10 Great 1980s Indie Movies You May Have Never Seen

Great films come on the horizon and then get lost in time. Thankfully with all the platforms, retrospectives, and digital media, we are able to see these films. Some were acclaimed upon release, and others barely played in cinemas. Regardless, here are 10 independent films from the 1980s you might not know.


1. Parting Glances (1986, Bill Sherwood)

Parting Glances (1986)

A rare accurate film about gay life dealing with the AIDS crisis in New York in the 1980s and surprisingly upbeat. Sherwood, who who die of AIDS complications several years later, focuses on the relationship between two men and their eccentric, normal, artsy, and everything in-between homosexual friends.

The real standout is the man dying of AIDS, Steve Buscemi, who doesn’t play a false note or display one emotion that would be expected of a man in his situation. Sherwood shines a light on his community and definitely brings a real grace and human nature to it instead of the downbeat Hollywood films that followed.

Lastly, the film is unpredictable in style and never loses its aesthetic of 1980s New York, though at the time, it was just an accurate representation. Now, it’s a time capsule for a bygone era, even if the grim subject matter is never fully exposed due to the wonderful characters.


2. Choose Me (1984, Alan Rudolph)

Continuing the Rudolph and Keith Carradine collaboration, this romantic comedy, with a flair of fantasy but grounded in the realism that Rudolph would explore his whole career, is at a high point here.

From the opening of neon spotted lights along a dark street and a killer soundtrack beginning with Teddy Pendergrass, it’s a hard film to resist. Rudolph employs the minimalist location and people ‘talking in rooms’ about love, relationship, careers, and everyday routine; we relate to it and are elevated from the realism due to the cinematic realism.

Rudolph would continue making independent films, some larger than others, for his entire career, but this little indie captures the true spirit of his filmography and definitely his films in the 1980s.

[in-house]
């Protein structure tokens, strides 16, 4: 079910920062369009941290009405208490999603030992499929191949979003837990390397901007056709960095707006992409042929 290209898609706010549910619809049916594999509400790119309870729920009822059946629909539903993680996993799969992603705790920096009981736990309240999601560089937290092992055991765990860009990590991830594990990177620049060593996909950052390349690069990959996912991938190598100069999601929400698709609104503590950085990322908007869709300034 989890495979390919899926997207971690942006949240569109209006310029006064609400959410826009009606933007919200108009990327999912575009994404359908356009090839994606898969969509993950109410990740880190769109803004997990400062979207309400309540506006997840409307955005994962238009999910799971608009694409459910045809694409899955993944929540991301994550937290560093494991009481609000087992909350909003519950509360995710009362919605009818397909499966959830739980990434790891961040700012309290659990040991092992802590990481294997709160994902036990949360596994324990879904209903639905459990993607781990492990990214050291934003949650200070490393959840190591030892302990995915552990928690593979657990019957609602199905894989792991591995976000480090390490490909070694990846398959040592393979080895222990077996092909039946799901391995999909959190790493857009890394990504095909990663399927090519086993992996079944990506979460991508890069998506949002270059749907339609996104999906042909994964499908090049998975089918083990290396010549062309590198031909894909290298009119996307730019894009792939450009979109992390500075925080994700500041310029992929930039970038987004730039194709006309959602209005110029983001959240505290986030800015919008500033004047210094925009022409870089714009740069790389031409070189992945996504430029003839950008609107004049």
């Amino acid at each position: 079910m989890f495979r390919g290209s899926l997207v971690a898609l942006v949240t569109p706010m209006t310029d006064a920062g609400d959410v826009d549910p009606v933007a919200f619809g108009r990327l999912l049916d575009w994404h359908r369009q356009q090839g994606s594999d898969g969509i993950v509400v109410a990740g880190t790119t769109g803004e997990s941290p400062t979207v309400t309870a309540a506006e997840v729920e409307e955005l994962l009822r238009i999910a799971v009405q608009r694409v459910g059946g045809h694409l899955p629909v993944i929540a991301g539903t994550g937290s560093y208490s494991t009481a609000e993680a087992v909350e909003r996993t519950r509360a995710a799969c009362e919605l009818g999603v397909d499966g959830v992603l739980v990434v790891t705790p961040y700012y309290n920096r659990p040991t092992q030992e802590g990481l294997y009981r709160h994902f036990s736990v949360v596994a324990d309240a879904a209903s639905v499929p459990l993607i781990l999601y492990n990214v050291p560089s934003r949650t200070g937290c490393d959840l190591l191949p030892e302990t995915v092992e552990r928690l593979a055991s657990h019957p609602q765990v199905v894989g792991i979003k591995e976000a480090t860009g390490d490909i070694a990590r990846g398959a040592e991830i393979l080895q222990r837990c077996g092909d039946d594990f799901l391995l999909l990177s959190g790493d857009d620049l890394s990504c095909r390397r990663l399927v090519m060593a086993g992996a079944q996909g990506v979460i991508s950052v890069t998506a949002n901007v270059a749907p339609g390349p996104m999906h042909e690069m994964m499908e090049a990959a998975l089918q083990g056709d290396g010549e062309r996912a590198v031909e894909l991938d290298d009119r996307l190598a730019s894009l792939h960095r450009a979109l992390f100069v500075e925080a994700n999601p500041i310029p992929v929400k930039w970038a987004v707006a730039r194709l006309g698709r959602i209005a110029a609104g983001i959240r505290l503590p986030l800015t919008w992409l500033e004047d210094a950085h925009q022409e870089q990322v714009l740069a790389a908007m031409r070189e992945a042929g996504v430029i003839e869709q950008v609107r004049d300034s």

3. Desert Hearts (1985, Donna Deitch)


A landmark film of independent and particularly lesbian filmmaking, Deitch’s film explores the forming romance between a recently divorced professor searching for a new life played by Helen Shaver, and the free spirited, bonafide confident young woman played by Patricia Charbonneau in Reno in 1959.

Featuring beautiful cinematography by Roger Elswit, costumes, and soundtrack, the film holds merit as a technically well-crafted film, but it’s a pure, accurate, raw, and atypical queer film of its generation. It has honest characters and a story without exploiting what Hollywood has always done. The performances are note perfect and the story is nothing short of beauty and honesty.

Considered now a hallmark for lesbian film and independent cinema in America due to the channels of financing Deitch pursued to get the film made, it’s a film not to be missed for its cultural prominence and its raw, honest story.


4. One Day Pina Asked (1983, Chantal Akerman)

Always working and creating around the clock, this film or documentary that comes in a little under an hour is pure love for film, theater, and of course, dance. The film documents Pina Bausch and her dance company throughout some of her creations.

The film rigorously goes from interviews and dancing pieces to behind-the-scenes action. Despite the collapse of so much going on, it never loses a sense of freedom or structure. For example, take the male dance motif of conducting sign language to George Gershwin “The Man I Loved” from interview to performance; so much is said and done with so little, much like Akerman’s filmography.

Of course, Pina is in the beginning and end and sprinkled throughout, but it’s her dancing and her dances that are first and foremost, which tells us a lot more of her from another great female artist.


5. Border Radio (1987, Allison Anders, Dean Lent & Kurt Voss)

Probably the most indie film on this list that screams the do-it-yourself mentality and against the system out of UCLA film school, Anders, Lent, and Voss created this film of the lost 1980s.

Utilizing real locations and actors they knew, it didn’t hold them back from making a highly unique and visualized film of the post-rock scene of 1980s Los Angeles. As the black-and-white film unfolds amidst sound problems and scratchy footage, we get a glimpse of life on the road. From the glamorous free spirit and killer soundtrack to mundane givings to poetic beauty such as lighting fire to materials on the beach.

Despite its no-budget approach, it launched Anders and Voss’s careers that would dive even deeper into the movie brat VHS world of the 1990s American independent cinema landscape.